Comedy Angel Campey, the only female stand-up comic in town

Angel Campey, the only female stand-up comic in town

In a male-dominated industry, stand-up female comics are few and far between. However, the likes of Amy Poehler and Tina Fey have proved to be as equally good as their male counterparts at having the gift of the gab and have made progress into the acceptance of women in comedy.

Cape Town-based comedian Angel Campey of Yes really, Angel is currently in her third run at the National Arts Festival. Although she says cynics don’t expect to find her funny, they are pleasantly surprised when she is even a little funny. She draws on gender discourses at the start of her show, pointing to her research on feminism as it has grown from the 1970s into the 21st Century.

Angel Campey performs in Yes Really, Angel, at the National Arts Festival, Grahamstown, 04 July 2015. This will be the show's final run at the National Arts Festival. (Photo: CuePix/Tamani Chithambo)

Angel Campey performs in Yes Really, Angel, at the National Arts Festival, Grahamstown, 04 July 2015. This will be the show’s final run at the National Arts Festival. (Photo: CuePix/Tamani Chithambo)

She teases at popular culture with groups such as the Spice Girls and Beyoncé, but triumphantly shows how these musicians have made the world a better place for women. Campey asks the audience, “How many women in the audience are independent?” This is evidently important to her, and is the reason why she has spoken out against the abuse of women and children in our society. She is currently an ambassador for the Blow the Whistle campaign and has featured in Marie Claire’s Naked Issue.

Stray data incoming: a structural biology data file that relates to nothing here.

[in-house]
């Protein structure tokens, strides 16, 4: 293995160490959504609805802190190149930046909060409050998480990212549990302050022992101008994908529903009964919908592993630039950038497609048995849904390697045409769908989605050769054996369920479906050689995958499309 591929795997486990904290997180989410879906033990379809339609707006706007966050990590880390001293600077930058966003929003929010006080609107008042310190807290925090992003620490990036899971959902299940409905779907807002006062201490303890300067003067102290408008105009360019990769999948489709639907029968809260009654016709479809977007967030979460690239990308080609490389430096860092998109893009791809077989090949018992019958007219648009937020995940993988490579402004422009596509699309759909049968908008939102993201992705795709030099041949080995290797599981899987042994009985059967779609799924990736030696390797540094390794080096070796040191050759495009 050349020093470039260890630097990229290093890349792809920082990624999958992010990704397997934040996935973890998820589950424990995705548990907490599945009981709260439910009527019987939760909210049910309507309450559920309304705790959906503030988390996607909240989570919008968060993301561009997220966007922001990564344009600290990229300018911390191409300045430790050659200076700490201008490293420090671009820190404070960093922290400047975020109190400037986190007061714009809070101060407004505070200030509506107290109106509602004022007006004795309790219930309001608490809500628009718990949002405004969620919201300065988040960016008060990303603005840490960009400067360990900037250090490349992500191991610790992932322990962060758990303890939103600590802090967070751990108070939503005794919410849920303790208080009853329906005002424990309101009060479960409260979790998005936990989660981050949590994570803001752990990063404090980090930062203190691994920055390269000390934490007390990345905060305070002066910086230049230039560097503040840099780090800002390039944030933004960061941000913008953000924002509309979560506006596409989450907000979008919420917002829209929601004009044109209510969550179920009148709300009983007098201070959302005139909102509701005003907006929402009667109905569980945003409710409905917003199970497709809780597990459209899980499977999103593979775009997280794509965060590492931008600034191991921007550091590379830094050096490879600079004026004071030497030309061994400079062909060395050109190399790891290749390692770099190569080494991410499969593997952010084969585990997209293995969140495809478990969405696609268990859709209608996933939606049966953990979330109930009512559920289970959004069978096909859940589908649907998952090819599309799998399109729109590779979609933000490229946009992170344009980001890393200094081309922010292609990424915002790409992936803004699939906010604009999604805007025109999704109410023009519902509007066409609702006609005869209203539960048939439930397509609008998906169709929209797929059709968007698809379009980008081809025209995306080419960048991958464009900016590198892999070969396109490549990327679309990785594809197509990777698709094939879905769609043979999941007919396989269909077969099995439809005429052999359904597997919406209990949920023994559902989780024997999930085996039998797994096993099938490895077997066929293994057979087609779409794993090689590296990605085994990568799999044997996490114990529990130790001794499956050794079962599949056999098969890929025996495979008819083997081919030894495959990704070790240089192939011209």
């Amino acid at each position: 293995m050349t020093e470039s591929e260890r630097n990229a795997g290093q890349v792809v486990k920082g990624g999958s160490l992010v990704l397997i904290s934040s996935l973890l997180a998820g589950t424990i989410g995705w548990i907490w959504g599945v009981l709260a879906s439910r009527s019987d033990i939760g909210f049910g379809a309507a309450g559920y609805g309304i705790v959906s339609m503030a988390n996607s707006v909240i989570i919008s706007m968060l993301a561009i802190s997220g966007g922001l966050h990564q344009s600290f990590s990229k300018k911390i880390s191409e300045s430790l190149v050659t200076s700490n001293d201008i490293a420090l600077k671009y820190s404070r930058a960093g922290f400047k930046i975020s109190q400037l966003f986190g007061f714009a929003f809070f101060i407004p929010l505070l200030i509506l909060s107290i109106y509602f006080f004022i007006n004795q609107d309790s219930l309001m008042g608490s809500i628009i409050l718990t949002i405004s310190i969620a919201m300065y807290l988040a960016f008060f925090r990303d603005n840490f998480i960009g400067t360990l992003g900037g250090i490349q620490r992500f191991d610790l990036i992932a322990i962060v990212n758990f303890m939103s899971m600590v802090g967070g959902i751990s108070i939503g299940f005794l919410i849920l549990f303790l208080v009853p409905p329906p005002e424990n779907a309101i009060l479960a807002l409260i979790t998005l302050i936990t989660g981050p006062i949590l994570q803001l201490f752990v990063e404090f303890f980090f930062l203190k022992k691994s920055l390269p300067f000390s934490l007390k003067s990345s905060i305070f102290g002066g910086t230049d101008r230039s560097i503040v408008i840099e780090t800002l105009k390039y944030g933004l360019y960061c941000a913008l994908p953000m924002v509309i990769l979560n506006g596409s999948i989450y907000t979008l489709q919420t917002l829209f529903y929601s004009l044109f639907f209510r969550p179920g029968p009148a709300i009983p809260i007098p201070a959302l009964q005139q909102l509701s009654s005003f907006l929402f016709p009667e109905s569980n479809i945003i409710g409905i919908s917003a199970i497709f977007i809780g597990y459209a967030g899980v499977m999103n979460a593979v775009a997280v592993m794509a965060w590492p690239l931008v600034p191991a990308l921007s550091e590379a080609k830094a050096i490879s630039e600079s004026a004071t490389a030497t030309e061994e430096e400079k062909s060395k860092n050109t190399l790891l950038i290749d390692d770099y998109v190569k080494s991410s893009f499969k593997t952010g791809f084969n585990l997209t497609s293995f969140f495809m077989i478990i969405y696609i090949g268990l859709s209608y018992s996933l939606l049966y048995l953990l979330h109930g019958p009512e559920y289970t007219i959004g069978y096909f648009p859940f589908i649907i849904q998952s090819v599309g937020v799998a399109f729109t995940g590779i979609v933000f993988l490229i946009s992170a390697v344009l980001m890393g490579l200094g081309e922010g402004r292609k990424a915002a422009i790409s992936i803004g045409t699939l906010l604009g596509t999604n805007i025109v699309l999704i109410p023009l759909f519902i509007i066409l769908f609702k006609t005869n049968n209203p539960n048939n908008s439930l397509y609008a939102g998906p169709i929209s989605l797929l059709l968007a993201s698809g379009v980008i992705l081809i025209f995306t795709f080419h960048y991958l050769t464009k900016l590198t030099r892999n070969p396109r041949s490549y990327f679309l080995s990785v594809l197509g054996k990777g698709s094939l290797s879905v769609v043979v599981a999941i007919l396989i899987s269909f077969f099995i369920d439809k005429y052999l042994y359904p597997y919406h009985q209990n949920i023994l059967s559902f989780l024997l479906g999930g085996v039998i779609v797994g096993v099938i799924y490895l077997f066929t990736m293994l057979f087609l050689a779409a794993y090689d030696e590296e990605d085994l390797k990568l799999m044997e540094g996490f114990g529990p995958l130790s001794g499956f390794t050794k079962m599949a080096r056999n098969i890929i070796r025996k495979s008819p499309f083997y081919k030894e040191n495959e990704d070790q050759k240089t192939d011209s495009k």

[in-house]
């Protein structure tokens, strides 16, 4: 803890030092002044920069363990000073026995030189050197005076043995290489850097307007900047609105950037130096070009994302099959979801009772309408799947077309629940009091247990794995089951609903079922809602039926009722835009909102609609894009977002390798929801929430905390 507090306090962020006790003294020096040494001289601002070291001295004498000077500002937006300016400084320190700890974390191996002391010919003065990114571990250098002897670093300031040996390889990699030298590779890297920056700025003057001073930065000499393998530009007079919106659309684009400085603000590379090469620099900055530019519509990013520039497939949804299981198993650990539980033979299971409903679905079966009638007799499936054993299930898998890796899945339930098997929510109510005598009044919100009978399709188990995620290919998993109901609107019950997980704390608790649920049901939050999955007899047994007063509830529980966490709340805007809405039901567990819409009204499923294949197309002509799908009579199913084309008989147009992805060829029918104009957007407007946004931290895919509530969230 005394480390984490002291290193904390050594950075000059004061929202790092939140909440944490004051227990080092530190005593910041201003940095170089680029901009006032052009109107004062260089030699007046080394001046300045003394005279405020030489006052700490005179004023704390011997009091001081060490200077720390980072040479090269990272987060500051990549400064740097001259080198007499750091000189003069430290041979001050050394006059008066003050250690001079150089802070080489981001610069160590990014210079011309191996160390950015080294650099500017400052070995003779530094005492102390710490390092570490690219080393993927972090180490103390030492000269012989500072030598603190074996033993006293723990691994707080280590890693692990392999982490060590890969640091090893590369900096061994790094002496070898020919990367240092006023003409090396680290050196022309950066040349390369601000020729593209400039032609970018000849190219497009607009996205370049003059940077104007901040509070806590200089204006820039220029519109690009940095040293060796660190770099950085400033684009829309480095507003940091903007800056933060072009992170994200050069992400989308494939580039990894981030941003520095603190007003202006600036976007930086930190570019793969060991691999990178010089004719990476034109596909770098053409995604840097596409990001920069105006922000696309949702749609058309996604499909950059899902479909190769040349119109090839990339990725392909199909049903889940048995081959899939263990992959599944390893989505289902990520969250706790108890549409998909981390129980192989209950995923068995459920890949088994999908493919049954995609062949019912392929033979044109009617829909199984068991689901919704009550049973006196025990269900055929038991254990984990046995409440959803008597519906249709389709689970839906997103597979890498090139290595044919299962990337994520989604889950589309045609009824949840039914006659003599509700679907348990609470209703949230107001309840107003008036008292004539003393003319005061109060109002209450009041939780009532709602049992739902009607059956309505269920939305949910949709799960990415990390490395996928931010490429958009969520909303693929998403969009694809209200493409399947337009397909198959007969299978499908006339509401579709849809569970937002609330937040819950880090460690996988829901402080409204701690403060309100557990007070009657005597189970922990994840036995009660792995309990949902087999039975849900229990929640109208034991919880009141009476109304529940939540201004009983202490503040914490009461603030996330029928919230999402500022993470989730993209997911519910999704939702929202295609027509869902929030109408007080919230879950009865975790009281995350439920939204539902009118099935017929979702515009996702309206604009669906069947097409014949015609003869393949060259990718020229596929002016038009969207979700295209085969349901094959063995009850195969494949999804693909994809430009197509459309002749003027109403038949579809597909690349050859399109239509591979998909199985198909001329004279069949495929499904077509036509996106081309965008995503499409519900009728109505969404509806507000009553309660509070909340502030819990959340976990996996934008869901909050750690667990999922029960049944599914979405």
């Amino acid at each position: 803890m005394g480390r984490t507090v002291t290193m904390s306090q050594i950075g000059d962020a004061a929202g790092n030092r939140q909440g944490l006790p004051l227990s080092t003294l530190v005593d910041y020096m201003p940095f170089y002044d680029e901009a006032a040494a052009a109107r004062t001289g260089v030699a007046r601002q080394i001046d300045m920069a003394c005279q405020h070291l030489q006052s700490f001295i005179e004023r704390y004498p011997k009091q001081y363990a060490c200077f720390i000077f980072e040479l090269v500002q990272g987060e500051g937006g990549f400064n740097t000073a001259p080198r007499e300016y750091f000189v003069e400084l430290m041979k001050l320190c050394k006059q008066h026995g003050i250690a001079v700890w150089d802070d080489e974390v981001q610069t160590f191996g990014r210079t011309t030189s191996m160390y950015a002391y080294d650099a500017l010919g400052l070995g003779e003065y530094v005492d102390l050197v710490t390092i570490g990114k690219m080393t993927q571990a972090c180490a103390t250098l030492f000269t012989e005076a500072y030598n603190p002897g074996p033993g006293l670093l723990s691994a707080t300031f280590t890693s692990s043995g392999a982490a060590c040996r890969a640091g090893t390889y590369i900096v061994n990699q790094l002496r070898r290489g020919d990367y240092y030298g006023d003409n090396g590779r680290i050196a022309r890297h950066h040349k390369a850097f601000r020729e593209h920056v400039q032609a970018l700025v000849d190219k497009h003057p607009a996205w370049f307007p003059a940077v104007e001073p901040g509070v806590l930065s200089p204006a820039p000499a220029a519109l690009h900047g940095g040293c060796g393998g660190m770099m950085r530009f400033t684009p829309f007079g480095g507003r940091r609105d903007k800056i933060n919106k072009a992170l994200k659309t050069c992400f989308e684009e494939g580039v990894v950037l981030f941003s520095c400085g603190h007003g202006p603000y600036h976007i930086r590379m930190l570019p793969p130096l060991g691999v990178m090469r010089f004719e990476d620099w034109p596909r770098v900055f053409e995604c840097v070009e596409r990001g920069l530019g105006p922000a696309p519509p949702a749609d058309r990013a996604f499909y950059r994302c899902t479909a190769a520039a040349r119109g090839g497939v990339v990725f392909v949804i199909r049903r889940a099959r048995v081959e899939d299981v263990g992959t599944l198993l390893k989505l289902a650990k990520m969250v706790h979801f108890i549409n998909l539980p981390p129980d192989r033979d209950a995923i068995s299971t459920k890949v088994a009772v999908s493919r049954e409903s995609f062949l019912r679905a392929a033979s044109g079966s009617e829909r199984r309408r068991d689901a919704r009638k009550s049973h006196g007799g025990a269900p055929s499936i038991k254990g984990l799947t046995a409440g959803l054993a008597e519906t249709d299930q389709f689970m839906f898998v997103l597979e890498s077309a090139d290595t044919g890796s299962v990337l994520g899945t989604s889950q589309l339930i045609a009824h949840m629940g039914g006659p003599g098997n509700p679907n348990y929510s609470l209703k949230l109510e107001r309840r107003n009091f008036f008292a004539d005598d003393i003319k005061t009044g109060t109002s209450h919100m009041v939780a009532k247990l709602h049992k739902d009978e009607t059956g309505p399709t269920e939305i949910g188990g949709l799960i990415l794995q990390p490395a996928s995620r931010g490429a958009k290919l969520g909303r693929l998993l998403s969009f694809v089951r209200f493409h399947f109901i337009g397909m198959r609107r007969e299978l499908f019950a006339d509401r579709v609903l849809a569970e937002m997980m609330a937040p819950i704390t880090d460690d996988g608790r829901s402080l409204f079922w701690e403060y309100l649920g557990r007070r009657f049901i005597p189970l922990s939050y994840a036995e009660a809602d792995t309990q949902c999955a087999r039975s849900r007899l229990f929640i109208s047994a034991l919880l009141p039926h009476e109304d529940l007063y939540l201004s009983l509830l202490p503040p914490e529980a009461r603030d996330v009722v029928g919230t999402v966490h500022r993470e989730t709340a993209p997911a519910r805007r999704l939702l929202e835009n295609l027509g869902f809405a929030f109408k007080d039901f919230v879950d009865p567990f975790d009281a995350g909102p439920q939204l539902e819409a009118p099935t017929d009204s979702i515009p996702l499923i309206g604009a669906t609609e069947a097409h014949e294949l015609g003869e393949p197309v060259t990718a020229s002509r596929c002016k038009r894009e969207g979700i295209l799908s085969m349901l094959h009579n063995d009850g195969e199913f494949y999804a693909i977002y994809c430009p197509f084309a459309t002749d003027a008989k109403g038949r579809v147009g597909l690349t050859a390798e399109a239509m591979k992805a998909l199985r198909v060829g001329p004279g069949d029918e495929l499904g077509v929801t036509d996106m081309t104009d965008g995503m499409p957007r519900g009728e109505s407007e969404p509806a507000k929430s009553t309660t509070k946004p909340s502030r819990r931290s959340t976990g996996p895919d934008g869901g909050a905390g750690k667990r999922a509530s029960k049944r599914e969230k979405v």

Campey also draws on apartheid’s racial discourses and mocks white privilege, because she believes that it is important to recognise the past and air out the dirty laundry. It is daunting to do this when interpretation can elicit a brutal backlash, but Campey’s wit and charm gives her script a casual feel. It is not a debate; it is rather a desire to plant the seed in one’s mind that gender and race are issues that need to be addressed in South Africa.

After laying this foundation, she pokes fun at herself and how the conception of her real name, Angel, taunted her in high school and in her career. She jokes about stripping and glitter – the kind of things that people assume are associated with her. She integrates these sexist ideals with notions of race by sharing experiences of her life growing up in Durban and teaching English in South Korea.

Campey’s laid-back approach is refreshing. And yes, she is really funny. It is highly likely that she will return to the festival next year with a brand new show. Go show support for the only female stand-up comic in town.

Leave a Reply


Latest CueTube video

Twitter

Warning: Invalid argument supplied for foreach() in D:\iis\cue\wp-content\plugins\gantry\core\gantrygzipper.class.php on line 153